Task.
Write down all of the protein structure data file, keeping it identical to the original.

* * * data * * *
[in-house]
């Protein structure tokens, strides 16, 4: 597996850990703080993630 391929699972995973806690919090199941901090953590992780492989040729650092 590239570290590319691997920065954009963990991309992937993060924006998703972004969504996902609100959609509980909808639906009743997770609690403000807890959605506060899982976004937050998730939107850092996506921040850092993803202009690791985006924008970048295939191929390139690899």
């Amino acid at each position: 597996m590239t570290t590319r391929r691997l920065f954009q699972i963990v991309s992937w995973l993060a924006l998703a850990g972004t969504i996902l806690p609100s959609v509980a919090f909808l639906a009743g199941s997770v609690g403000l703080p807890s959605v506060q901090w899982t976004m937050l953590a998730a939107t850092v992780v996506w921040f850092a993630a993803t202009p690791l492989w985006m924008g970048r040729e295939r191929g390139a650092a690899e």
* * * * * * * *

[in-house]
């Protein structure tokens, strides 16, 4: 597996850990703080993630 391929699972995973806690919090199941901090953590992780492989040729650092 590239570290590319691997920065954009963990991309992937993060924006998703972004969504996902609100959609509980909808639906009743997770609690403000807890959605506060899982976004937050998730939107850092996506921040850092993803202009690791985006924008970048295939191929390139690899």
């Amino acid at each position: 597996m590239t570290t590319r391929r691997l920065f954009q699972i963990v991309s992937w995973l993060a924006l998703a850990g972004t969504i996902l806690p609100s959609v509980a919090f909808l639906a009743g199941s997770v609690g403000l703080p807890s959605v506060q901090w899982t976004m937050l953590a998730a939107t850092v992780v996506w921040f850092a993630a993803t202009p690791l492989w985006m924008g970048r040729e295939r191929g390139a650092a690899e």